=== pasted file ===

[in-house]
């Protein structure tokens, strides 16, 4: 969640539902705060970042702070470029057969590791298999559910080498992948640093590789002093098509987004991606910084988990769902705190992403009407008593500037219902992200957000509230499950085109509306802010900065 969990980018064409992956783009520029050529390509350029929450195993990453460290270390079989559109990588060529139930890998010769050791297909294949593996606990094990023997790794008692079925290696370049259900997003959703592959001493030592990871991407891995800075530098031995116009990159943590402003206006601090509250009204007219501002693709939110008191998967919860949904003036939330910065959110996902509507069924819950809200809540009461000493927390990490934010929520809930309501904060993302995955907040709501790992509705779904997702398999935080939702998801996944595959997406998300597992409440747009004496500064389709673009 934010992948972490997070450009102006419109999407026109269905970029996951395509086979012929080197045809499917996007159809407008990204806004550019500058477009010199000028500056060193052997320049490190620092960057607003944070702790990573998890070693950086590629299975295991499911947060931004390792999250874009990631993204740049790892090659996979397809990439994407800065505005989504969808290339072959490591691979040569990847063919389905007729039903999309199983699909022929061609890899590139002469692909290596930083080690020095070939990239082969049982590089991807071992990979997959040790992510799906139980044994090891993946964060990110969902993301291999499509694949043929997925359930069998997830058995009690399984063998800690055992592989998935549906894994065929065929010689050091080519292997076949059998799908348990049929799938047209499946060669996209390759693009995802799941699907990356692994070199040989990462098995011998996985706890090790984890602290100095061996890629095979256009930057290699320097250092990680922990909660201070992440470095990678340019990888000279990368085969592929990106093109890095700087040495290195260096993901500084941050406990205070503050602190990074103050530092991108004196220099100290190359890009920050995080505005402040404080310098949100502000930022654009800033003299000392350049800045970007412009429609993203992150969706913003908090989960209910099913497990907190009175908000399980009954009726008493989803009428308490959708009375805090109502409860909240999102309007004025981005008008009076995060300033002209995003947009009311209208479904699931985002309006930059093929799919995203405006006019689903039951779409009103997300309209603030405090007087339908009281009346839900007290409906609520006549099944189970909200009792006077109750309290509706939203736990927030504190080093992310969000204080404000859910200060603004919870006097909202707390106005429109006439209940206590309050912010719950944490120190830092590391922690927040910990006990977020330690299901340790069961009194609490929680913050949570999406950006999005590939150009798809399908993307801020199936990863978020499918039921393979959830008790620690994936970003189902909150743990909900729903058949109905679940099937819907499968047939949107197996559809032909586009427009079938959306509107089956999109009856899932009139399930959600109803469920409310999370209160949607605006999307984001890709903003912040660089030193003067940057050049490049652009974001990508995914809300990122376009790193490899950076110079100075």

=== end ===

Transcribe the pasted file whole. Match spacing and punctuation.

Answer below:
[in-house]
């Protein structure tokens, strides 16, 4: 969640539902705060970042702070470029057969590791298999559910080498992948640093590789002093098509987004991606910084988990769902705190992403009407008593500037219902992200957000509230499950085109509306802010900065 969990980018064409992956783009520029050529390509350029929450195993990453460290270390079989559109990588060529139930890998010769050791297909294949593996606990094990023997790794008692079925290696370049259900997003959703592959001493030592990871991407891995800075530098031995116009990159943590402003206006601090509250009204007219501002693709939110008191998967919860949904003036939330910065959110996902509507069924819950809200809540009461000493927390990490934010929520809930309501904060993302995955907040709501790992509705779904997702398999935080939702998801996944595959997406998300597992409440747009004496500064389709673009 934010992948972490997070450009102006419109999407026109269905970029996951395509086979012929080197045809499917996007159809407008990204806004550019500058477009010199000028500056060193052997320049490190620092960057607003944070702790990573998890070693950086590629299975295991499911947060931004390792999250874009990631993204740049790892090659996979397809990439994407800065505005989504969808290339072959490591691979040569990847063919389905007729039903999309199983699909022929061609890899590139002469692909290596930083080690020095070939990239082969049982590089991807071992990979997959040790992510799906139980044994090891993946964060990110969902993301291999499509694949043929997925359930069998997830058995009690399984063998800690055992592989998935549906894994065929065929010689050091080519292997076949059998799908348990049929799938047209499946060669996209390759693009995802799941699907990356692994070199040989990462098995011998996985706890090790984890602290100095061996890629095979256009930057290699320097250092990680922990909660201070992440470095990678340019990888000279990368085969592929990106093109890095700087040495290195260096993901500084941050406990205070503050602190990074103050530092991108004196220099100290190359890009920050995080505005402040404080310098949100502000930022654009800033003299000392350049800045970007412009429609993203992150969706913003908090989960209910099913497990907190009175908000399980009954009726008493989803009428308490959708009375805090109502409860909240999102309007004025981005008008009076995060300033002209995003947009009311209208479904699931985002309006930059093929799919995203405006006019689903039951779409009103997300309209603030405090007087339908009281009346839900007290409906609520006549099944189970909200009792006077109750309290509706939203736990927030504190080093992310969000204080404000859910200060603004919870006097909202707390106005429109006439209940206590309050912010719950944490120190830092590391922690927040910990006990977020330690299901340790069961009194609490929680913050949570999406950006999005590939150009798809399908993307801020199936990863978020499918039921393979959830008790620690994936970003189902909150743990909900729903058949109905679940099937819907499968047939949107197996559809032909586009427009079938959306509107089956999109009856899932009139399930959600109803469920409310999370209160949607605006999307984001890709903003912040660089030193003067940057050049490049652009974001990508995914809300990122376009790193490899950076110079100075």